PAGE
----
Aspects of the interaction of trace metal ions with calcium carbonate
Degree GrantorUniversity of Canterbury
Degree NameDoctor of Philosophy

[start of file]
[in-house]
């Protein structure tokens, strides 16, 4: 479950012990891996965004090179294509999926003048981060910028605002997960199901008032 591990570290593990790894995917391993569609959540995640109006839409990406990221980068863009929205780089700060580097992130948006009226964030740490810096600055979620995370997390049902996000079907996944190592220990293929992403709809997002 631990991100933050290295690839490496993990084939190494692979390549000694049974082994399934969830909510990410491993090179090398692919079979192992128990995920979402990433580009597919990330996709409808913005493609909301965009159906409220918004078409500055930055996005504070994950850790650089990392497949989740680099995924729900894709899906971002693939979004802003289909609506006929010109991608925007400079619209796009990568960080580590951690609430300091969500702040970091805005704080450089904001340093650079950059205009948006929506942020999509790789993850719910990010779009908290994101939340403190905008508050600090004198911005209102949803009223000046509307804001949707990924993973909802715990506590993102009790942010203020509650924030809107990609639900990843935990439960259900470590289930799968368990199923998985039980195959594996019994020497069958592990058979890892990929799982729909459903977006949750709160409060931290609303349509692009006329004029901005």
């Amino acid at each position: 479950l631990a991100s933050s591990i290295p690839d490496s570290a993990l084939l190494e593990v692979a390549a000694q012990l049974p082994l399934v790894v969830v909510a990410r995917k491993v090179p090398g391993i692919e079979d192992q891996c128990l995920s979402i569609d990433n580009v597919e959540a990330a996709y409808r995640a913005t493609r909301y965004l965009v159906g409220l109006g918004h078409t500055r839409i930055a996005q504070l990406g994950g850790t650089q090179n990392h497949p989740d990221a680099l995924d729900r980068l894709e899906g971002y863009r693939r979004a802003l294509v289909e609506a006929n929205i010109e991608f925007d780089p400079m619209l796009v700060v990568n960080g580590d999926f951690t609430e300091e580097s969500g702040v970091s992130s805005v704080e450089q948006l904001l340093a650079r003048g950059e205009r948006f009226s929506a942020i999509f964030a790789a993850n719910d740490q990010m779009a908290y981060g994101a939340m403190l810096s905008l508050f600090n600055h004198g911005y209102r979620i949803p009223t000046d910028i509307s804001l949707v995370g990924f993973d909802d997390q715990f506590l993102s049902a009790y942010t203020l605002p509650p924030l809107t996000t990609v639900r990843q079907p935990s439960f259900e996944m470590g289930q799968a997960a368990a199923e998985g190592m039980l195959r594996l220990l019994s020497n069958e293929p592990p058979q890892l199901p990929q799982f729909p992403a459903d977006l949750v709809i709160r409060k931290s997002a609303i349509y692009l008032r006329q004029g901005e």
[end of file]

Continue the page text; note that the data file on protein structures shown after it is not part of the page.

The interaction of high-Mg calcite and aragonite with a number of different trace metals was studied, in particular with Cu2+, Ni2+ and Co2+. Laboratory experiments into the initial sorption of these three metal ions onto the surfaces of artificial aragonite and high-Mg calcite were performed for a pH range of 6.8-8.2, in buffered solutions saturated with respect to calcite. Below a pH of 8-8.2, substantial dissolution of the unstable polymorph occurred, with little uptake of Co2+ or Ni2+. At a pH of 8.2, uptake was rapid, reaching a plateau in less than 5 min for all three metals. A higher proportion of the available Cu2+ was taken up than of the available Co2+ or Ni2+. Two environmental situations were also investigated. Firstly, samples of water, rock and aragonitic speleothems from Bohemia Cave, Mt. Owen, central Nelson, were examined for major and trace element concentrations. Water samples from the area were found to have very low trace metal ion concentrations, and little consistent relationship between the level of interaction with the environment and the trace metal concentration was seen. Concentration factors of trace metals into the speleothems were much larger than concentration factors of minor or major elements. Metal concentrations in the speleothems were lower than in the surrounding rocks, due to the slow deposition rate of the aragonite crystals, and the exclusion of small cations from the lattice of aragonite. Speleothem samples were analysed by electron microscopy, and structures are described. Secondly, uptake of sub-lethal concentrations of Cu2+, Ni2+ and Co2+ by Corallina officinalis (Corallinales, Rhodophyta) was studied, from a chemically-defined artificial seawater medium. Cu2+ was found to be toxic at even low levels of contamination. All three metal ions were taken up by the live seaweed, in proportion to the metal concentration of the medium. Partitioning of the metal ions was examined, between the inorganic phase of high-Mg calcite, deposited in the plant's cell walls, and the organic material of the plant. Killed seaweed were also "cultured", and found to contain considerably less metal ion than live seaweed. The presence of an increasing excess of Ni2+ had a negative effect on the uptake of Cu2+, but no interaction was seen between Co2+ and the other metal ions. Concentration factors were greatest for Co2+, followed by Cu2+ and Ni2+. C. officinalis has potential as a bio-monitor of pollution levels in seawater, but its usefulness requires further assessment.